Six internal microphones offer impressive audio, considering this camera doesn’t support an external microphone. These microphones can isolate voices well, though wind can cause some annoying ambient noise.
The Max works as a 360 camera or a single-lens camera. However, it’s much better at 360 video than single-lens stills. In the single-lens setting, it can push to 60 frames per second (fps) but actually performs better at 30 fps. The Max comes with smartphone and tablet software that’s intuitive, allowing you to zoom in, out, or adjust the angle. This model’s image stabilization works well for adventurers who want a camera to capture action shots. A touchscreen interface also makes it easier to use in the field.
The downside with this model is that the 360 video and images can take extra editing time. The video and photo transfer time is also a bit long. You’re looking at 45 seconds or more per video.
Best Video Camera: Ricoh Theta Z1
Why It Made The Cut: The Ricoh Theta Z1 outshines the competition in low-light, producing high-quality images and videos with an increasing number of third-party compatibility options.
— Dimensions: 1.8 inches L x 5.2 inches W x 0.9 inches H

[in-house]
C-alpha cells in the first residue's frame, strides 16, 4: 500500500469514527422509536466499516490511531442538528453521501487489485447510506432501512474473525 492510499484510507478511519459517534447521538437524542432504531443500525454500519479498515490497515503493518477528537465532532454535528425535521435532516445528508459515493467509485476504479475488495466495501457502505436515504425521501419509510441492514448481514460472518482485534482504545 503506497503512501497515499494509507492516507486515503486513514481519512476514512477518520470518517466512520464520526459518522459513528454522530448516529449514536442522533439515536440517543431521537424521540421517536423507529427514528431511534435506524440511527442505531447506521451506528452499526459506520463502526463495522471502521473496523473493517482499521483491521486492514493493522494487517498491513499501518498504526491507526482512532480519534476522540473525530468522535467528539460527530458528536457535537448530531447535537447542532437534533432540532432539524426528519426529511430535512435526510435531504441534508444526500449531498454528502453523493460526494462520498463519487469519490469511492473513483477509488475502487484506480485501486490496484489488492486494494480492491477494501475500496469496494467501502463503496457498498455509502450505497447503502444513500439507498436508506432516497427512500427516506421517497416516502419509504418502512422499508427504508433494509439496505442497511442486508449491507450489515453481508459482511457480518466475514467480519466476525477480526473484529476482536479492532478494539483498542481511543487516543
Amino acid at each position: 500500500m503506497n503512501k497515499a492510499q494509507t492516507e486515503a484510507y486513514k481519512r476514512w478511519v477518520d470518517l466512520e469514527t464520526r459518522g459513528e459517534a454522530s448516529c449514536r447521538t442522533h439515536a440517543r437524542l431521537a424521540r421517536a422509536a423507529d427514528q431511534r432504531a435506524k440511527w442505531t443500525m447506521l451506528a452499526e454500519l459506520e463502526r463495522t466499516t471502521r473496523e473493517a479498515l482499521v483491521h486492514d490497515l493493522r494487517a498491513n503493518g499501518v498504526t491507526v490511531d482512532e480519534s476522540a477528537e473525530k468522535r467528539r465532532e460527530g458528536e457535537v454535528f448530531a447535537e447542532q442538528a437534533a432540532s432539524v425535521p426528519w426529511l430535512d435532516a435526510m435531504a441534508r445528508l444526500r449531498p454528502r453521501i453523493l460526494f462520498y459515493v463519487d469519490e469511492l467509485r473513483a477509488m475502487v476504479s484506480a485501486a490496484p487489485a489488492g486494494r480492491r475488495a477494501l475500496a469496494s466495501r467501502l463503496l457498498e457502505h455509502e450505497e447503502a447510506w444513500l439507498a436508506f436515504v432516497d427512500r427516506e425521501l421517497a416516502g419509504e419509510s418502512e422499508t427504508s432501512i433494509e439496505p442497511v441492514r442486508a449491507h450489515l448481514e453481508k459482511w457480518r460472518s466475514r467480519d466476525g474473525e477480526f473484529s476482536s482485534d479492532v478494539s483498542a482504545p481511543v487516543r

— Battery life: About 60 minutes
— Weight: 182 grams (0.4 pounds)
— Price: $999
— Works well in low-light
— Easy-to-use design
— Sturdy build
— Compatible with a growing number of third-party plug-ins
— High price tag
— Video requires two editing apps
— Non-removable storage
The Ricoh Theta Z1 gets kudos as one of the best video cameras because it brings large CMOS image sensors to the 360 game, improving the image and video quality in low light. This model looks like a space-age remote control, with the two lenses on the top end of the camera. Still images can be up to 23 MP and 4K videos at 30fps. The design is definitively high-end yet pocketable at the same time.
We already mentioned that the sensors do well in low light, which means they do even better in good light. It offers excellent stabilization, eliminating most movement unless things are getting really rough.
The Z1’s Android-based operating system is compatible with a growing number of third-party plug-ins, expanding the ways you can use it. For example, there are apps that allow you to do wireless live streaming or control the camera using voice control.
However, the Z1 comes with some not-so-nice design features. The 19GB storage is non-removable. Once it’s full, you have to download the images or video before you can continue recording. That 19GB provides about 40 minutes of video time. Also, you can’t view files until they’re transferred to a smartphone. Finally, the last downside to this model is that it requires two apps to make basic edits. It’s annoying but worth it for the image quality.
Best Pocket Camera: Insta360 One X2